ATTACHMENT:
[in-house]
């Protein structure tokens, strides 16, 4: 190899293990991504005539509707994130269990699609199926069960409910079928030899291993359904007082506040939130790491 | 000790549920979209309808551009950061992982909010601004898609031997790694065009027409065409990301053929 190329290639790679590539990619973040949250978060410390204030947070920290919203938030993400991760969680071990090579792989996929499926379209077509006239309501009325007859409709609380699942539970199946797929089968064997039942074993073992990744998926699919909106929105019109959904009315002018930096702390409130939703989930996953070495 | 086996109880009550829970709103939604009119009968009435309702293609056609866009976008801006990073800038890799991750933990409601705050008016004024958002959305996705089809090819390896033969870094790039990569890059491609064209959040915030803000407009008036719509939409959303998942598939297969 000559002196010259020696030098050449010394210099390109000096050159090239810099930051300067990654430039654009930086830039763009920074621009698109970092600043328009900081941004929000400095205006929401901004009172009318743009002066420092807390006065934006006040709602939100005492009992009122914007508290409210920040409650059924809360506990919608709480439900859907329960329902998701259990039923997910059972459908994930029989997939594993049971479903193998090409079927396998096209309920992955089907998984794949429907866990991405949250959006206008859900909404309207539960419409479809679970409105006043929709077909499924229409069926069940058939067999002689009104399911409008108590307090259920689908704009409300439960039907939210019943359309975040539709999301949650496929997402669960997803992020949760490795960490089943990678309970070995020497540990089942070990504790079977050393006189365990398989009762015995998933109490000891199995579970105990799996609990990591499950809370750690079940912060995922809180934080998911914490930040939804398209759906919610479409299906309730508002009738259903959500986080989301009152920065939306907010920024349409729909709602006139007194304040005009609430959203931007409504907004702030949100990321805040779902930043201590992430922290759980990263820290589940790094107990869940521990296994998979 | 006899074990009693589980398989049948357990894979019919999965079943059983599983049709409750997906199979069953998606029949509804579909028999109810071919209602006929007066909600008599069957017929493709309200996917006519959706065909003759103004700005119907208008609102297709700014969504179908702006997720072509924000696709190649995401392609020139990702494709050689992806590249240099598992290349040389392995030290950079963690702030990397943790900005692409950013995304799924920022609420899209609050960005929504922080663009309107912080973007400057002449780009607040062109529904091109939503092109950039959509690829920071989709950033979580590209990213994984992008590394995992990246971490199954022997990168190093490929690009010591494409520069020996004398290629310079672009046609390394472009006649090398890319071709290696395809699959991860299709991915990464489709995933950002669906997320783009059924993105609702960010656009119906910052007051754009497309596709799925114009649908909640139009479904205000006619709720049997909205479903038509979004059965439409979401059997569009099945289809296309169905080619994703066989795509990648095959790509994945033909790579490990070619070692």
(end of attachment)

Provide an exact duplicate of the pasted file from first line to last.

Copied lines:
[in-house]
């Protein structure tokens, strides 16, 4: 190899293990991504005539509707994130269990699609199926069960409910079928030899291993359904007082506040939130790491 | 000790549920979209309808551009950061992982909010601004898609031997790694065009027409065409990301053929 190329290639790679590539990619973040949250978060410390204030947070920290919203938030993400991760969680071990090579792989996929499926379209077509006239309501009325007859409709609380699942539970199946797929089968064997039942074993073992990744998926699919909106929105019109959904009315002018930096702390409130939703989930996953070495 | 086996109880009550829970709103939604009119009968009435309702293609056609866009976008801006990073800038890799991750933990409601705050008016004024958002959305996705089809090819390896033969870094790039990569890059491609064209959040915030803000407009008036719509939409959303998942598939297969 000559002196010259020696030098050449010394210099390109000096050159090239810099930051300067990654430039654009930086830039763009920074621009698109970092600043328009900081941004929000400095205006929401901004009172009318743009002066420092807390006065934006006040709602939100005492009992009122914007508290409210920040409650059924809360506990919608709480439900859907329960329902998701259990039923997910059972459908994930029989997939594993049971479903193998090409079927396998096209309920992955089907998984794949429907866990991405949250959006206008859900909404309207539960419409479809679970409105006043929709077909499924229409069926069940058939067999002689009104399911409008108590307090259920689908704009409300439960039907939210019943359309975040539709999301949650496929997402669960997803992020949760490795960490089943990678309970070995020497540990089942070990504790079977050393006189365990398989009762015995998933109490000891199995579970105990799996609990990591499950809370750690079940912060995922809180934080998911914490930040939804398209759906919610479409299906309730508002009738259903959500986080989301009152920065939306907010920024349409729909709602006139007194304040005009609430959203931007409504907004702030949100990321805040779902930043201590992430922290759980990263820290589940790094107990869940521990296994998979 | 006899074990009693589980398989049948357990894979019919999965079943059983599983049709409750997906199979069953998606029949509804579909028999109810071919209602006929007066909600008599069957017929493709309200996917006519959706065909003759103004700005119907208008609102297709700014969504179908702006997720072509924000696709190649995401392609020139990702494709050689992806590249240099598992290349040389392995030290950079963690702030990397943790900005692409950013995304799924920022609420899209609050960005929504922080663009309107912080973007400057002449780009607040062109529904091109939503092109950039959509690829920071989709950033979580590209990213994984992008590394995992990246971490199954022997990168190093490929690009010591494409520069020996004398290629310079672009046609390394472009006649090398890319071709290696395809699959991860299709991915990464489709995933950002669906997320783009059924993105609702960010656009119906910052007051754009497309596709799925114009649908909640139009479904205000006619709720049997909205479903038509979004059965439409979401059997569009099945289809296309169905080619994703066989795509990648095959790509994945033909790579490990070619070692």